Stux Gallery is pleased to present a solo exhibition of the Chinese born painter Wei Dong. Wei Dong, who was born in Inner Mongolia, China, moved to the United States in 1991. A personal obsession with the female body is one of many of the complex interests of the artist.
Growing up in China under the watchful eye of Mao’s red guard, sexual fantasies and freedoms were forcibly repressed. Socialist realism was the standard fair in the art academies of the time, and as a result, any hint of sexual or erotic expression was taboo. Upon entering the United States in 1991, Wei Dong’s preoccupation with the root of erotic desires as a young adult were given free reign over his canvases, resulting in grandiose explorations of the flesh. As apparent in the current show, in these new works, the matured artist practices “self expression with restraint.”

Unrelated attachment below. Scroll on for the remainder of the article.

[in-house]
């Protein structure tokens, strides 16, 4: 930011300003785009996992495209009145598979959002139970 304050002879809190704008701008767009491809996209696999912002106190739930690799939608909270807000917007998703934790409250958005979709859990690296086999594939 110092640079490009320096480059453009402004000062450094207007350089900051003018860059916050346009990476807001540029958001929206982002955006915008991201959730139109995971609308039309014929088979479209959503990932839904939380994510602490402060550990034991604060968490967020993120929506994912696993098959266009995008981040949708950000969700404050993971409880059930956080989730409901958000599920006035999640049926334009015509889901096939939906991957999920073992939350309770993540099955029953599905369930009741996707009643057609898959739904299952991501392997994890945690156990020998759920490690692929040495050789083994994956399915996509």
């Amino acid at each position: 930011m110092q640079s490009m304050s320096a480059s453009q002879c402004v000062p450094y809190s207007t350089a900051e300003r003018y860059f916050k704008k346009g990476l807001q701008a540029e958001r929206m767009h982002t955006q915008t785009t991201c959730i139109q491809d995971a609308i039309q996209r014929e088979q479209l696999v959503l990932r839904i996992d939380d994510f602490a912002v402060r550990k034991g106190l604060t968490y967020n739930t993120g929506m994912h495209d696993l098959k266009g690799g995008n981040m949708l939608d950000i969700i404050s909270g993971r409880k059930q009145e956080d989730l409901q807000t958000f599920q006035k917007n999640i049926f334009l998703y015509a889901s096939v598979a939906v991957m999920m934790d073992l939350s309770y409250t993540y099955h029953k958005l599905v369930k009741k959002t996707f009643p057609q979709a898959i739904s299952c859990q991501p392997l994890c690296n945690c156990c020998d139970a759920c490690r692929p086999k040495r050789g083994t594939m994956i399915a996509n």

In the artist's words, "I paint others’ faces and bodies, but it’s mostly a very personal experience... about my perception of other people, my own feelings. I even see myself in certain figures.”
The paintings on view at Stux, with color palettes that recall 15th and 16th century Italian painting, feature for the first time some Western looking faces in addition to the Eastern faces that populate Wei Dong’s works. This new interest can be attributed to the artist’s consistent exposure to the consumer-based culture of the United States by way of fashion magazines and newspapers. It is the artist’s intention to create a new visual language consisting of disparate individual sources, similar, in a way, to how individual Chinese characters convey a meaning beyond their uniqueness as images.
A fully illustrated color catalogue, titled WEI DONG: SPRINGTIME, will accompany the exhibition. The catalogue includes an interview by Joe Martin Hill, a contributing critic for Art in America and Art Asia Pacific. Joe Hill is currently on the team supporting Robert Storr in the preparation of the Venice Biennale, opening in June 2007.